@ Big Think
I don't know if Troy Davis got a fair trial. People accused of crimes should get fair trails. The innocent should not be sentenced for crimes they did not commit. All that's immensely important. But the deeper question here is whether death is an appropriate penalty for murder. It isn't. And that's why it was wrong to kill Troy Davis. It's that simple.
Now, I don't know how to convince you that even especially heinous murderers don't deserve to suffer the same fate they meted out. I suppose I would start by distinguishing justice from vengeance. I would observe that there is no pervasive ethereal moral substance that must be kept in some sort of cosmic balance lest society devolve into chaos. We may feel deeply, in our marrow, in our prickling indignant skin, that the yin of crime calls out for the yang of punishment. But I would warn against putting much trust our retributive instincts. I would suggest that civilization demands setting these feelings aside, that it requires that we ask ourselves in a cool hour the point of criminal justice.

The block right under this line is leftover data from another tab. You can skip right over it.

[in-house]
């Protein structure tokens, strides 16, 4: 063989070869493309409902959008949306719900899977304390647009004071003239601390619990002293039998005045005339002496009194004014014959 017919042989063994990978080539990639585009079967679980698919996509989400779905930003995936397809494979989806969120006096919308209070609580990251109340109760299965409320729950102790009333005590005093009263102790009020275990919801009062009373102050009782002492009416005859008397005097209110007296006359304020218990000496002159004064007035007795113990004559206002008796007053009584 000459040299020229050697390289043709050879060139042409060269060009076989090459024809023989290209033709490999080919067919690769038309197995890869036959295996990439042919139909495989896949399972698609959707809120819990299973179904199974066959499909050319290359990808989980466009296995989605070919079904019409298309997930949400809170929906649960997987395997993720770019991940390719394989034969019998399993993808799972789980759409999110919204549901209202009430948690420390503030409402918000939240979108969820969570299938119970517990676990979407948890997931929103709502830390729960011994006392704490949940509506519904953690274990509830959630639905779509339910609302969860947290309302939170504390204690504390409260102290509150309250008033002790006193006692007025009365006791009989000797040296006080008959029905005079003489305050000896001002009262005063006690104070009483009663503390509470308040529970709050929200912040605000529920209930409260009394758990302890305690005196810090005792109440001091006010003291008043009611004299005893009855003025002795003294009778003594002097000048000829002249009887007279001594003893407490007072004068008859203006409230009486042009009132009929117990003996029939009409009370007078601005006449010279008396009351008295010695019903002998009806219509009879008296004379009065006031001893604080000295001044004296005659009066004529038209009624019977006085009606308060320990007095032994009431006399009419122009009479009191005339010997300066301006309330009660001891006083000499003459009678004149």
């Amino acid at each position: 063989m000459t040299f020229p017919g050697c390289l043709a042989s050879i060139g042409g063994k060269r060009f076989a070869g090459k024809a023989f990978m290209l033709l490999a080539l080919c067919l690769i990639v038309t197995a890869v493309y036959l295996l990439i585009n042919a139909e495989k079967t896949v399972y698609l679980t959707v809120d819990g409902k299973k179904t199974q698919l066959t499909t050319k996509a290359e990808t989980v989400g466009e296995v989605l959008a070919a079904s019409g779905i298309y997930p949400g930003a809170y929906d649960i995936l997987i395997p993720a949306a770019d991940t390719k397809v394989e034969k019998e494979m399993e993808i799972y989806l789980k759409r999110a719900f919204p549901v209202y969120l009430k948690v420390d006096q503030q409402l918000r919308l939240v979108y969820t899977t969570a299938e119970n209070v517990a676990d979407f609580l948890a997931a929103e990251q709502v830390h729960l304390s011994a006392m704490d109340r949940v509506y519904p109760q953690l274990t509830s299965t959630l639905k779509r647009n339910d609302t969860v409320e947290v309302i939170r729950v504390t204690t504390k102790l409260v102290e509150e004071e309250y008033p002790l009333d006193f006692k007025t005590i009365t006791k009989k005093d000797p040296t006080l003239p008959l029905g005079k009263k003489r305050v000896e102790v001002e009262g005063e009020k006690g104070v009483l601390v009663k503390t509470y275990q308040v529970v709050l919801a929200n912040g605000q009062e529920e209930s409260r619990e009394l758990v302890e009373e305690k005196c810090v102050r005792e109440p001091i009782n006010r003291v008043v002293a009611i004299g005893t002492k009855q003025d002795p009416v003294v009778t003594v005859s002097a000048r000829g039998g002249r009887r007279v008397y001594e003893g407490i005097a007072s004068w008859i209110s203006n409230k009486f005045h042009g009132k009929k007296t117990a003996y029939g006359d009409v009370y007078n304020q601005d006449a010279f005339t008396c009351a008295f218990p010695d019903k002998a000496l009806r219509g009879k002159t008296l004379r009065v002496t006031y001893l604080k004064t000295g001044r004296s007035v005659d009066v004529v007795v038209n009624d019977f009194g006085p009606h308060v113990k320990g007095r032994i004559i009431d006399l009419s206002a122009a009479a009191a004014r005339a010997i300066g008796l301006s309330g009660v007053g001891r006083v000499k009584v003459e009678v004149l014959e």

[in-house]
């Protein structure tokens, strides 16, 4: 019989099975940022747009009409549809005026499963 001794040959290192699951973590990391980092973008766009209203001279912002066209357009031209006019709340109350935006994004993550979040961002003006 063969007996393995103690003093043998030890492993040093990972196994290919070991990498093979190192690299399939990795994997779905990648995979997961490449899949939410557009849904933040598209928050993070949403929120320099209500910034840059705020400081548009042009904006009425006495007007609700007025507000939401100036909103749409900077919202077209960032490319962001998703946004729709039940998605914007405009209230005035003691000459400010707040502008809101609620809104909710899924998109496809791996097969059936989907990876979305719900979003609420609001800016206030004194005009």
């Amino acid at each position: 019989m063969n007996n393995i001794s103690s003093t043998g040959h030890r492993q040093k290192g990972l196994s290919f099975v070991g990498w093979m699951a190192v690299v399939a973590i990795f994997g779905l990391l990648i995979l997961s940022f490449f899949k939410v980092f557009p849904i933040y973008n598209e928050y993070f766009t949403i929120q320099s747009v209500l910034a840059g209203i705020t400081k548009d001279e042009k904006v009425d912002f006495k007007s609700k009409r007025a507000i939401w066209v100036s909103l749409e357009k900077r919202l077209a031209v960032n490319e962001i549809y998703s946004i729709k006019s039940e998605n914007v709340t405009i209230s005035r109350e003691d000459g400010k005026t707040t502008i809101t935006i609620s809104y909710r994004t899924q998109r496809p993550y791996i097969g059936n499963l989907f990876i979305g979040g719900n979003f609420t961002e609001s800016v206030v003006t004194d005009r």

I agree with all, err, most of this. The question is how you get people to not want to kill
people. The victim's family waited years for this and all that time there was no cool hour they asked themselves the point of criminal justice.